1998; Velasco-Vazquez et al., 2000; Kroon et al., 2002). highest latitudes.
While water salinity (Peixoto, 1989) and wind effect
(Fabiani et al., 1984) are among the environmental fac- MATERIALS AND METHODS
tors reported to cause auditory exostoses, low water tem- Materials
perature is the most frequently cited factor. Although
the exact temperature necessary to trigger the develop- The geographic distribution of the groups studied is
ment of auditory exostoses has not been established, con- shown in Figure 2.
siderable physiological changes occur in the human ear
canal when exposed to water temperatures below 198C Inland sites. Brazilian inland skeletal remains are usu-
(Van Gilse, 1938; Fowler and Osmun, 1942). Signifi- ally scarce because of acidic tropical soil, which prevents
cantly higher prevalence of auditory exostoses has been the preservation of organic remains. With the exception
reported in individuals in contact with cold water (Van of two fairly large collections, Lagoa Santa and Boto-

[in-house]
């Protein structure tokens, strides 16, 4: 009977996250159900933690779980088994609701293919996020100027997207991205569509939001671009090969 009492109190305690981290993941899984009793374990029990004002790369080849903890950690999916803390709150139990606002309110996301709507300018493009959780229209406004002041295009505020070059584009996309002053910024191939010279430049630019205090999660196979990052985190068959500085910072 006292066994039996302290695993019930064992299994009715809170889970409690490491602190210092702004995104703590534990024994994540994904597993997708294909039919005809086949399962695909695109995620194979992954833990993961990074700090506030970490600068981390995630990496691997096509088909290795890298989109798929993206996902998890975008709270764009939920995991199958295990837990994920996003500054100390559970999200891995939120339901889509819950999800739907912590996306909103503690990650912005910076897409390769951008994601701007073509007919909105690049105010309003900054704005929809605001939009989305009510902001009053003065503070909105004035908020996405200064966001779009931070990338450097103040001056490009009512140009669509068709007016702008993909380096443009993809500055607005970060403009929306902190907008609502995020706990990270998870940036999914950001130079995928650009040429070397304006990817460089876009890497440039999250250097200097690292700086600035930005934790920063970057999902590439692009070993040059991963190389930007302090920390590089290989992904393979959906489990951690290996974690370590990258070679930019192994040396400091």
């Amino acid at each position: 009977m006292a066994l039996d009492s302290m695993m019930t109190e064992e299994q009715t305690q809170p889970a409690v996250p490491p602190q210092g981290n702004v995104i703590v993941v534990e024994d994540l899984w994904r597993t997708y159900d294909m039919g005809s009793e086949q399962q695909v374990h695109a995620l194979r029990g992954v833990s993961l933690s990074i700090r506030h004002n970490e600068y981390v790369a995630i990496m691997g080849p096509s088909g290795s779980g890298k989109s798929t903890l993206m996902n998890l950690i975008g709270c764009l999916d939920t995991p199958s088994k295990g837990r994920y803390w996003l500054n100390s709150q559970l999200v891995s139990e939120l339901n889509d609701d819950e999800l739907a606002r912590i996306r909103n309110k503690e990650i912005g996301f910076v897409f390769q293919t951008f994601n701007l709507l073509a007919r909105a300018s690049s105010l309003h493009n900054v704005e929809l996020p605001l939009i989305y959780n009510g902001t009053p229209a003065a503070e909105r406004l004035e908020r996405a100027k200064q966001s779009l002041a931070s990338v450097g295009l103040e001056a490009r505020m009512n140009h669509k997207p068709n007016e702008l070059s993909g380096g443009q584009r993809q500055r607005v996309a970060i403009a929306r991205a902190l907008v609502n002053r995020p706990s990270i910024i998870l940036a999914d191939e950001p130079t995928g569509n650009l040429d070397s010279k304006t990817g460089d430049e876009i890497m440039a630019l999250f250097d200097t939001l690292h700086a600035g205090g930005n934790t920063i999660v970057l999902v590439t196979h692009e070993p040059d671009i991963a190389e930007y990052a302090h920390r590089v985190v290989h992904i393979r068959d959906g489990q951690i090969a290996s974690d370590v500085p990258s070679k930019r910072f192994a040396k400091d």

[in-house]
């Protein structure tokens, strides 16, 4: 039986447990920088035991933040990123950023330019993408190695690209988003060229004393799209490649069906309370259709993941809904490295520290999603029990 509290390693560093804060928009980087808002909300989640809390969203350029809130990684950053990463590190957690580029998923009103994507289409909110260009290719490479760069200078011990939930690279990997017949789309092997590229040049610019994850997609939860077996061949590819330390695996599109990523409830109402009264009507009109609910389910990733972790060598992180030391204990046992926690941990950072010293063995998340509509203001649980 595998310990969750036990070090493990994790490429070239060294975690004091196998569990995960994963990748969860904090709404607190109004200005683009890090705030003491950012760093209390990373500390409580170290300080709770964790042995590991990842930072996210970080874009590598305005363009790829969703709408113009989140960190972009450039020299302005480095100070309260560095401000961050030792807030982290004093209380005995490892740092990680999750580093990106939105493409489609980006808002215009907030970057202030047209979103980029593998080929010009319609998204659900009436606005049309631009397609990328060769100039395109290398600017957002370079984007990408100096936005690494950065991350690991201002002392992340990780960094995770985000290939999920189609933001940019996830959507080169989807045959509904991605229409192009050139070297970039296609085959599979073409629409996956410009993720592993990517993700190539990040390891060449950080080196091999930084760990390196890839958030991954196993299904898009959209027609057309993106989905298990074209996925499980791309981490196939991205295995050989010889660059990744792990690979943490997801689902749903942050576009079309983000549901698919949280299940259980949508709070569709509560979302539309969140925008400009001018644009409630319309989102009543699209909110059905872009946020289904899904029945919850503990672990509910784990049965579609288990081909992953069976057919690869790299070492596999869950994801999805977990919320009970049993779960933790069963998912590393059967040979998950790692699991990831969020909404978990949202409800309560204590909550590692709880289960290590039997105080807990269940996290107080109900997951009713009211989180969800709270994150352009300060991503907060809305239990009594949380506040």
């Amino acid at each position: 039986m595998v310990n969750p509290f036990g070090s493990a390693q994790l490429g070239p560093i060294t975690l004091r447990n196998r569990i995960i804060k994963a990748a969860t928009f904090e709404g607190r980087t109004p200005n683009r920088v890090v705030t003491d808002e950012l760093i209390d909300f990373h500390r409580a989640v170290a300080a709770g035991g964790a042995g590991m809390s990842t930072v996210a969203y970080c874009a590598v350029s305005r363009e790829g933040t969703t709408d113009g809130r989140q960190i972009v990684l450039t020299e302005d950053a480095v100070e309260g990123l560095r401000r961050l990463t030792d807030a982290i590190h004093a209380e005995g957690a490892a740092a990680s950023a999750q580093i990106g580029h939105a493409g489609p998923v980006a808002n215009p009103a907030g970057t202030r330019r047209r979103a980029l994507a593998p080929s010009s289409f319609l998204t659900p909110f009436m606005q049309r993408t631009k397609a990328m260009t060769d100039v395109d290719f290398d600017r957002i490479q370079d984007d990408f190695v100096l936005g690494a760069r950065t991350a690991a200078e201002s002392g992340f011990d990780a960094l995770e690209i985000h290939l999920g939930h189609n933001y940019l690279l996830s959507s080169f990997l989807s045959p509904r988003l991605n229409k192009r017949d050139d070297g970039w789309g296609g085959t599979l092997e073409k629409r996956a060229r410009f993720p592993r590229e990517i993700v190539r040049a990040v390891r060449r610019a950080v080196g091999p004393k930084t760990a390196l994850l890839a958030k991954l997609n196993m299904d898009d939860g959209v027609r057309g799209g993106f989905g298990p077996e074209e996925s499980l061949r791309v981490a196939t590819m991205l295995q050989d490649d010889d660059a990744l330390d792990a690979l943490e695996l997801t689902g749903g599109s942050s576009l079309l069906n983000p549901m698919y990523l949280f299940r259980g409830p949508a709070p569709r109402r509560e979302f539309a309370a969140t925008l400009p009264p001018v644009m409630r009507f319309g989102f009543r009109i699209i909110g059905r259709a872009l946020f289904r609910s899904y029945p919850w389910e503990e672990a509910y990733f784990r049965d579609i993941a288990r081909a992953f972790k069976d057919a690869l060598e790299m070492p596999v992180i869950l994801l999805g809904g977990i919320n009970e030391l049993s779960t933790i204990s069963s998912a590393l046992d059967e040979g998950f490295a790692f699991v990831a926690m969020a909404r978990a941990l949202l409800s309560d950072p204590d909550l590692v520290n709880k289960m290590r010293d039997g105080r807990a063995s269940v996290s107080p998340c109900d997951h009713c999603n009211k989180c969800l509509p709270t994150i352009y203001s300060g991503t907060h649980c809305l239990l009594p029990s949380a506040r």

Gilse, 1938; Fowler and Osmun, 1942; Harrison, 1962; cudo, no other inland collections are available.
Kennedy, 1986; Standen et al., 1997; Chaplin and Stew- The skeletal series of Paleoindians from Lagoa Santa
art, 1998; Ito and Ikeda, 1998; Velasco-Vazquez et al., (Minas Gerais State) comprises a large number of pre-
2000). Additionally, cold-water athletes are more likely historic inland individuals in a reasonable state of pres-
to develop auditory exostoses than are warm-water ath- ervation. Most of these hunter-gatherer groups inhabited
letes (Ito and Ikeda, 1998; Kroon et al., 2002). Lagoa Santa from 11,000 to 8,000 BP. Several studies
Inland populations, which lack intense contact with have been performed on the skeletal remains from this
water, present very low frequencies of auditory exostoses. region since the work of Peter Lund in the 19th century,